deep-down-dd-cvrI was in the UK’s second city recently at an event in the NEC, when I was informed by a sign on the wall of some of the well known people who have come from Birmingham. The likes of Ozzy Osbourne, Leona Lewis were mentioned, while the literary world wasn’t referenced. The West Midland’s capital has produced such luminaries as J.R. Tolkien, James Barlow, Bill Odie and Barbara Cartland. When it comes to bounty hunters though… They’re a bit thin on the ground, until now. This month’s book is written by a former bounty hunter, who’s a Brummie. The book is Deep Down Dead by Steph Broadribb and was published in January by Orenda books .

Our heroine Lori Anderson is a single mother working as a bounty hunter in Florida. When the medical bills for her nine – year old daughter’s treatment start to stack up, along with the rent, she’s forced to take an out of state skip trace worth enough to cover her mounting bills. But there’s a deadline, she must have him back in court in three days. The ‘him’ turns out to be her mentor, JT, whom she hasn’t seen in ten years. Getting him back from West Virginia in three days should be a cake walk. But then things start to go downhill,  her child minder goes  away early to see relatives out of state, thus forcing her to take Dakota on a “Ride-Along”. JT is being held by another bounty hunter in the hills awaiting Lori’s arrival.  At the hand-over she’s ambushed and just about manages to get away with JT, then Dakota is kidnapped by a theme park owner running a pornography ring from one of his parks ,who wants incriminating evidence JT has on him. Meanwhile the mob also want a piece of JT.  Will she get Dakota back? Will she manage to return JT to Florida without letting her past with him get in the way?

The first thing that strikes me about this book is that it’s full of the usual bog standard storyline building blocks of your average half decent American tv drama. A kid, a bounty hunter playing fast and loose with the law, the mob and the two main characters bumping off each other or having done so in the past with the usual results…. But add to that Broadribb’s tense and moving writing style we are presented with a steadfast page turner of a first novel and if she can keep this up for the next couple of books she’ll set herself up as a force to be reckoned with in this genre.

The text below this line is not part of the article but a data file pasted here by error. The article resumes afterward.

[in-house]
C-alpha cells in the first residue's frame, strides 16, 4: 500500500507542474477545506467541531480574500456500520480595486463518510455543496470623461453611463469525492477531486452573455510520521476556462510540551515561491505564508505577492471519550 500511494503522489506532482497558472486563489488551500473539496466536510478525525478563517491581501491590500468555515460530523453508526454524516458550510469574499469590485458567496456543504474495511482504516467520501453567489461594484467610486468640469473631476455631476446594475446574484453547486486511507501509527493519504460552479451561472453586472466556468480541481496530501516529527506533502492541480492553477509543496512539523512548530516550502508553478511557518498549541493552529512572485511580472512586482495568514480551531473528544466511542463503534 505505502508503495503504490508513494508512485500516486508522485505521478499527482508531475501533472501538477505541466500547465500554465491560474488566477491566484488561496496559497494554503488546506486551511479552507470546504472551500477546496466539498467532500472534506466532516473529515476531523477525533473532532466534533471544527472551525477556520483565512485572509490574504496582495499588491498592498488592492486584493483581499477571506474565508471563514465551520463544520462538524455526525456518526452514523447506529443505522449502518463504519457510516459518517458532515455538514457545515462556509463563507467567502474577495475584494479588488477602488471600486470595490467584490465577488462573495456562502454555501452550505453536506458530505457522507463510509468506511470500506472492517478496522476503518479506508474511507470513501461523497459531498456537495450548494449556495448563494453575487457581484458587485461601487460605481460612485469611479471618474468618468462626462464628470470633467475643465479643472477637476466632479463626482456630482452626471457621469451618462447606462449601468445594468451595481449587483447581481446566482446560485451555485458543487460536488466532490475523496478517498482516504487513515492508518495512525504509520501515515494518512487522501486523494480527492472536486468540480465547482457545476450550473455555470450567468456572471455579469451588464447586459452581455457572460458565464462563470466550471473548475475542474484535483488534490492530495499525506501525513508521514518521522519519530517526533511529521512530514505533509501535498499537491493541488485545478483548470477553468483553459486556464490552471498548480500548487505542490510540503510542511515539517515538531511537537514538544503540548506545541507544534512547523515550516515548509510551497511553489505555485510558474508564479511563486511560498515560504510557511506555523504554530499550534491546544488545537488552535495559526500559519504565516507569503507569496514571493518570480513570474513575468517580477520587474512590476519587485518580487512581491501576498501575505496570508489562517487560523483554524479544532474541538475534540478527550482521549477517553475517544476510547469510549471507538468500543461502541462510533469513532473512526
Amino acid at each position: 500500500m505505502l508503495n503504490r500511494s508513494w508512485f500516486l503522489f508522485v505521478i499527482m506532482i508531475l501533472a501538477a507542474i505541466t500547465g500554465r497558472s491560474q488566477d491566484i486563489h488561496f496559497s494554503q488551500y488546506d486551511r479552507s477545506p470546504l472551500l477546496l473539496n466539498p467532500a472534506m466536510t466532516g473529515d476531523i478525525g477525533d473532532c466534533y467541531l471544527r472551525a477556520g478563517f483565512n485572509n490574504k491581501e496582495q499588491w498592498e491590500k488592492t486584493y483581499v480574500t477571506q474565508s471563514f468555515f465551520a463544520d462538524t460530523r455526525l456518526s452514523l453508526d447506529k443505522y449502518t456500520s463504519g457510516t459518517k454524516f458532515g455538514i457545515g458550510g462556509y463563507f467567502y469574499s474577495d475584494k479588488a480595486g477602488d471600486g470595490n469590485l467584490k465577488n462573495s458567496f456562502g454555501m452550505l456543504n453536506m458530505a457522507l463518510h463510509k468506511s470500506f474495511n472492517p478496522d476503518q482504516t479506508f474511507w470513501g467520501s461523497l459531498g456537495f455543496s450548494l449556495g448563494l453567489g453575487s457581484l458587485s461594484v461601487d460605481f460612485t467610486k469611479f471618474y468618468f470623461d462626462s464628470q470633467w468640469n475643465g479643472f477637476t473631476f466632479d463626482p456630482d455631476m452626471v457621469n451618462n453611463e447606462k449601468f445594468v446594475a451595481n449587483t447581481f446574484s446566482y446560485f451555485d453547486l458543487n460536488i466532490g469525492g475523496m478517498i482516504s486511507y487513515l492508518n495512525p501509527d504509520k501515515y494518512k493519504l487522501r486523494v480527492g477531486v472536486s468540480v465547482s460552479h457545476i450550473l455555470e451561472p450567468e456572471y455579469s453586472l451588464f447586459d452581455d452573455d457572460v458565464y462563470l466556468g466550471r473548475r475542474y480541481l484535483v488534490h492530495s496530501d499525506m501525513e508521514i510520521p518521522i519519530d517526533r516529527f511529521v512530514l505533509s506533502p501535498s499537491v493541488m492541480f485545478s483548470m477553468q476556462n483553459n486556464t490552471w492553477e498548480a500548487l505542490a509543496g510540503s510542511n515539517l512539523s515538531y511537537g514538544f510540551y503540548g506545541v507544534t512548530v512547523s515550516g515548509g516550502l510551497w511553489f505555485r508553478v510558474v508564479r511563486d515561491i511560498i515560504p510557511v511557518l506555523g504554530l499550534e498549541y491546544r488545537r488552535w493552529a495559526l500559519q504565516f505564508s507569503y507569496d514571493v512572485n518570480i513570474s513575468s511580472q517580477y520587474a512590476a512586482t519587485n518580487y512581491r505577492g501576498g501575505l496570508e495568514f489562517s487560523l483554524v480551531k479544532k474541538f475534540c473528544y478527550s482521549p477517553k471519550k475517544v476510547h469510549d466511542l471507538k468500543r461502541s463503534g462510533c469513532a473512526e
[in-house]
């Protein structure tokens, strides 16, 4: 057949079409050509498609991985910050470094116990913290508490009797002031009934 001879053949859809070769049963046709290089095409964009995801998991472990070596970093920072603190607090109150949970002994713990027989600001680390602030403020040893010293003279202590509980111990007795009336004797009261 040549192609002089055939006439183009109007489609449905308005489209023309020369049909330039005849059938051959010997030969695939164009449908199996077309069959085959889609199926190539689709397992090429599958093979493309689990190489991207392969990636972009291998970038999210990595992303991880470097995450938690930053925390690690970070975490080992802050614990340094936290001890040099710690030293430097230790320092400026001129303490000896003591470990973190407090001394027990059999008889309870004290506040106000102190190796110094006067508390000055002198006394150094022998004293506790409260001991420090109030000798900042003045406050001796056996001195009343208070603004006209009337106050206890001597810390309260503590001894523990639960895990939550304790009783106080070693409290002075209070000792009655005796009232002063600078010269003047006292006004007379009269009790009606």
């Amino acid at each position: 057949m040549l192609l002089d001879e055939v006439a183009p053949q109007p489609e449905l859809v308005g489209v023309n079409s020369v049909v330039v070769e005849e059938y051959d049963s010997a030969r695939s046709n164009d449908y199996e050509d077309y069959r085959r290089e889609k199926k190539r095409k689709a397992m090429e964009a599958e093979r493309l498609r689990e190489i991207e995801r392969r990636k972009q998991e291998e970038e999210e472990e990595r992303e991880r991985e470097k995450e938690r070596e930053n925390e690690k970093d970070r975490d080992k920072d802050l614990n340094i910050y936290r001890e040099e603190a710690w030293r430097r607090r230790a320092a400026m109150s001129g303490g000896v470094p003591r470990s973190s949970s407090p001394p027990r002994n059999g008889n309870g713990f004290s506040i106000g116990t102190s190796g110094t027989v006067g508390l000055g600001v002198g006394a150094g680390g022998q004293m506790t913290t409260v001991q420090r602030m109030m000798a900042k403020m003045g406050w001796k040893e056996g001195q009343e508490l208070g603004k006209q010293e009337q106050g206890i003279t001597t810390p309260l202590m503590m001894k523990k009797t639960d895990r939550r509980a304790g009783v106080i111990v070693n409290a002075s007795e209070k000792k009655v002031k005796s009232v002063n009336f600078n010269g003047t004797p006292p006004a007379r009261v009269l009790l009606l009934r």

The child pornography ring being run out of a Winter Wonderland theme park was original, but in parts reminded me of the plot of Beverly Hills Cop 3, when Axel investigates a money laundering racket in a theme park. Also, the link between the three main characters is a bit predictable but again it doesn’t take away from the self-assured, fresh – in your face writing style of this new kid on the block.


Steph Broadribb

Broadribb’s life reads almost like my own, I was born in London grew up in Chesham in Buckinghamshire and then moved to Dublin where I write this blog. Ok, so I haven’t trained as a Bounty hunter but I often thought about it while growing up watching “The Fall Guy”.

This is the first foray into becoming a crime fiction writer for the Birmingham born debutant, but not her first time writing about crime fiction, as she’s been writing the book blog for several years now. She trained as bounty Hunter in California, studied creative writing at the City University London and now lives and writes surrounded by horses and cows in the English home county of Buckinghamshire.

Steph is planning to make this into a series set around the exploits of her heroine Lori Anderson,


Duane “Dog” Chapman

who comes across as very likeable and far more interesting character than the real-life Duane “Dog” Chapman and his cohort of hanger-on’s in the reality TV series “Dog”.  The methodical way Lori goes about things and the style of writing shows experience and sufficient knowledge of Broadribb’s field of expertise, means she is to this sub-genre what Kathy Reich’s is to the Medical Examiner sub-genre.

So without further ado download this book or hot foot it to your local book store and snap up a copy and get in at the start of what looks set to be an enthralling series.